In my family, we’ve always approached Thanksgiving with a heavy dose of tradition. There’s welcoming the day with the Thanksgiving Day Parade, which is quickly followed by switching to whatever football game is being broadcast. There’s the ceremonial turkey pat before putting it in the oven. The 1000 piece puzzle that is put together over the course of the day-turned weekend (which is being challenged, now that we have multiple little thief-y fingers in the house). The vulture-esque (as it’s been called) descent on the Turkey, upon it’s being taken out of the oven. The same deliciously rich meal, much of which are recipes that my parents ate at their family Thanksgivings. And the simple but special touch of name cards, which add a little formality to an otherwise relaxed holiday.
Over the years, nearly everyone has taken a turn in making name cards, which has created quite an eclectic collection. While we oftentimes pull from that collection, I usually find myself thinking up new options each year. This year I was inspired by simple craftiness, meaning low supplies and time commitment. Whether it’s ten minutes with paper, pen and words of gratitude, a nature walk to collect leaves to write on, or personalizing a napkin to be sent home with your guests. If you’re still on the hunt for some easy options, I hope that you may find something that you like here!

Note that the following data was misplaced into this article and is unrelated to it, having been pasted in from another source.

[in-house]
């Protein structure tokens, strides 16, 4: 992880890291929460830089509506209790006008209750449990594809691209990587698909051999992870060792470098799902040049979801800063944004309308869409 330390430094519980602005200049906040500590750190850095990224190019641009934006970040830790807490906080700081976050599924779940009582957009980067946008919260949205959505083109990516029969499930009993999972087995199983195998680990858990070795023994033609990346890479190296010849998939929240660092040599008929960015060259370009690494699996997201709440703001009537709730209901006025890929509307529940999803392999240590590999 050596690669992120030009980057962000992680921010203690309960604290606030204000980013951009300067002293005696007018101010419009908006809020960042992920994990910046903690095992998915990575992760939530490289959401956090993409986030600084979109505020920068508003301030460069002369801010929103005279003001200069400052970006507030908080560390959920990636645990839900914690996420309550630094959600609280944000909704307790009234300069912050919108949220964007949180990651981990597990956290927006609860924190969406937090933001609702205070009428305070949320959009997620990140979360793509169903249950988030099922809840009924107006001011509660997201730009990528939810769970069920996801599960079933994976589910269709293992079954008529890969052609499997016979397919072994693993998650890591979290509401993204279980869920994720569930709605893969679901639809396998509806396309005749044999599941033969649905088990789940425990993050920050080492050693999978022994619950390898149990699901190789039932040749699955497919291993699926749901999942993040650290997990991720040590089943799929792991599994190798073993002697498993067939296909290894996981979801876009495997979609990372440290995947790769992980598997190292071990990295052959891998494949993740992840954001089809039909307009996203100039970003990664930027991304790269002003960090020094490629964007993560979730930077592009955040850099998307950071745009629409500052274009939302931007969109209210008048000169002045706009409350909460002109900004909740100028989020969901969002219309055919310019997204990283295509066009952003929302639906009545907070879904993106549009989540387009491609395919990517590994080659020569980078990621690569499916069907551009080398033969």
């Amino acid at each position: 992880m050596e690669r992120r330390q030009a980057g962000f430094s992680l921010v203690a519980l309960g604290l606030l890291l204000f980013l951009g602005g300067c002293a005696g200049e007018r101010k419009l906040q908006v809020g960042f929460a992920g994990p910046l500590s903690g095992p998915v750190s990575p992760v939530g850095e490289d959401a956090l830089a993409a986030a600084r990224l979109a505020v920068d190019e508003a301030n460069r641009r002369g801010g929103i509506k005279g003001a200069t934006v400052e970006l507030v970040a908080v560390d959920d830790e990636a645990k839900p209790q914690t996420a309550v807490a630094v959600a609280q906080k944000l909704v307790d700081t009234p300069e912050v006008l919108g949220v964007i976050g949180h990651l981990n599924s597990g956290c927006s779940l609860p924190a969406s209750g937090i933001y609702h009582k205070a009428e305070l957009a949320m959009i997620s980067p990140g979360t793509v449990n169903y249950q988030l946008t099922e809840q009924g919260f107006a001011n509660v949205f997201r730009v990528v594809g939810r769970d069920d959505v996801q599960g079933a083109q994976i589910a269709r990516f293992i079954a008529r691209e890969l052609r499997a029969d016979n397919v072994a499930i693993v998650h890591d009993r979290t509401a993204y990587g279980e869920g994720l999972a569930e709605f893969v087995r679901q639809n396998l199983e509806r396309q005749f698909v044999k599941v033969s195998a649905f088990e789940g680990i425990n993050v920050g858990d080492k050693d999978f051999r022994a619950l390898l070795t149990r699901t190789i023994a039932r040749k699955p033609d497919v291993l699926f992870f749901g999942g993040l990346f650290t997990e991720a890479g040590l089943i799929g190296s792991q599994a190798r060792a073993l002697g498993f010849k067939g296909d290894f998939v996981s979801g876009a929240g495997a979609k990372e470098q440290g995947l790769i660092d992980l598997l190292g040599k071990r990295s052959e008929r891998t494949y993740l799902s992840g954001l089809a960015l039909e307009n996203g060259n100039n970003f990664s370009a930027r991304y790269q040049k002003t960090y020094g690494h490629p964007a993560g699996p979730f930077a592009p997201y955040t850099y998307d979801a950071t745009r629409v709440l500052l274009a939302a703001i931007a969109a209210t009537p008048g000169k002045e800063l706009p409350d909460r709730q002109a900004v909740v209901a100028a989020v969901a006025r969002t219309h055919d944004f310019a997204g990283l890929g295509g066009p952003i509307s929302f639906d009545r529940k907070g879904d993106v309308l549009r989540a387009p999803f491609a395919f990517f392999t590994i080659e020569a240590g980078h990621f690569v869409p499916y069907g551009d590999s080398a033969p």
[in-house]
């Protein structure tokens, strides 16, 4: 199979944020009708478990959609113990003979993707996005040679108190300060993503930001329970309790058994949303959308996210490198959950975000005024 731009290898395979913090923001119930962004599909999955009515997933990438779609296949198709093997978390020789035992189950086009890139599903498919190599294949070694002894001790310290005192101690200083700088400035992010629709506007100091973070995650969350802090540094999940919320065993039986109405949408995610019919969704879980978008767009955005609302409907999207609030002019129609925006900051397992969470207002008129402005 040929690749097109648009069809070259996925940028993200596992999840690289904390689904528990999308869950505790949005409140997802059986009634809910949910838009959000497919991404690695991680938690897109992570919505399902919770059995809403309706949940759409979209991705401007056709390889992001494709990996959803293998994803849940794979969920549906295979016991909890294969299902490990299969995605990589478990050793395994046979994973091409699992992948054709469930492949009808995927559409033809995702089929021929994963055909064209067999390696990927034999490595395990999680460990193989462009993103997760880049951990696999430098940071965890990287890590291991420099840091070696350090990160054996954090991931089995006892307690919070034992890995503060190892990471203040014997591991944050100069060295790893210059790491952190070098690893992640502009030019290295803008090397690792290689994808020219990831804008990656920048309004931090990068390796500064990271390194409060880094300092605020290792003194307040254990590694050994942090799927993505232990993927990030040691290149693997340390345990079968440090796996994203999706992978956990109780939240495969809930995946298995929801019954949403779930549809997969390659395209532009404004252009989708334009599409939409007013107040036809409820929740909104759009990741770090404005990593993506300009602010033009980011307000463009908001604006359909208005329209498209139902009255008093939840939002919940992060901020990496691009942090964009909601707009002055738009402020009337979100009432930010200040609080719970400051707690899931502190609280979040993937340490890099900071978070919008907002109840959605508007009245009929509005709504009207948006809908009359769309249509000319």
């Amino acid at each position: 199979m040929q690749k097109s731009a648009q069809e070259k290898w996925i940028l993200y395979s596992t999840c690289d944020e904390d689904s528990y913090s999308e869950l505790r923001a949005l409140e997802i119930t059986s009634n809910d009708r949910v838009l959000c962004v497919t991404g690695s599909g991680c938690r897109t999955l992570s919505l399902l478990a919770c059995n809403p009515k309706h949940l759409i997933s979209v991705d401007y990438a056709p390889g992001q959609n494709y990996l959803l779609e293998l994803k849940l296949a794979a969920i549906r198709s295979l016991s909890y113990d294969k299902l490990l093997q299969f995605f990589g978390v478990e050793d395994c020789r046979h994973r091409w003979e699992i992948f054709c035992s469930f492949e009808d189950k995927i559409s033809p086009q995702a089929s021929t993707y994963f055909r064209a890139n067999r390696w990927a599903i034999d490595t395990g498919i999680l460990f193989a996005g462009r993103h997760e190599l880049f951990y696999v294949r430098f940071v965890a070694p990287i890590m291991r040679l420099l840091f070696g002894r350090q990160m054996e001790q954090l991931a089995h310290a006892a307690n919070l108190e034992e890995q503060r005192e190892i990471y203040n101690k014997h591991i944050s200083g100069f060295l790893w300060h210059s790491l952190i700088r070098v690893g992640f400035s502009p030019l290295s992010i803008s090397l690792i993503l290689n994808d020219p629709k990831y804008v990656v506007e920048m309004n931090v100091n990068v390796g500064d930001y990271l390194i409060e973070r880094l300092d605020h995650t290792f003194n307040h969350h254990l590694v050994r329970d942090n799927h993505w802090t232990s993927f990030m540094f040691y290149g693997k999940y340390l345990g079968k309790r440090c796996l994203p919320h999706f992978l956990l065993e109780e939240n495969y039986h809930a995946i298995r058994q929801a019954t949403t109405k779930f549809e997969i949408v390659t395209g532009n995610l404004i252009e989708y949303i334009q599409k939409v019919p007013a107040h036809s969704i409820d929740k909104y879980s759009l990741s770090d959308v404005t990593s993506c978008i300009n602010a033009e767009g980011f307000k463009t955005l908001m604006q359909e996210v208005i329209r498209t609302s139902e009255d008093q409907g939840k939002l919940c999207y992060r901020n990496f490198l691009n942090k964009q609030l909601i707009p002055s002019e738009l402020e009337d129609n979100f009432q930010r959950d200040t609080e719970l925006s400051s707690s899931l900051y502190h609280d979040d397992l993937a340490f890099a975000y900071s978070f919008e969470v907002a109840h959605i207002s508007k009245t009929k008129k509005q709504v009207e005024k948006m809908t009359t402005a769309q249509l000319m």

Materials: collected leaves (it’s a great reason to get some fresh air!), Sharpie Paint Pen
Steps: Cut out a shape of a leaf (either loosely, or by folding the paper in half length wise). On the front, write the guests name and any additional design. On the back, write a reason or two on why you are thankful for that guest. Fold the paper accordion-style. When your guests sit down to dinner, invite them to read the back of their name card – what better way to start your Thanksgiving meal than to read words of love and appreciation.
Materials: Napkins – or fabric to make your own, scissors, cardboard, wax paper, Clorox Bleach Pen
Steps: I used this tutorial to guide me. Note on napkins – I made my own by cutting 9″x9″ squares and fraying the edges. If you decide to do the same, I would recommend sewing around the edges (1/4″ from edge) to secure the fabric from unraveling too much. If you are looking for a more refined napkin, there are some great tutorials online.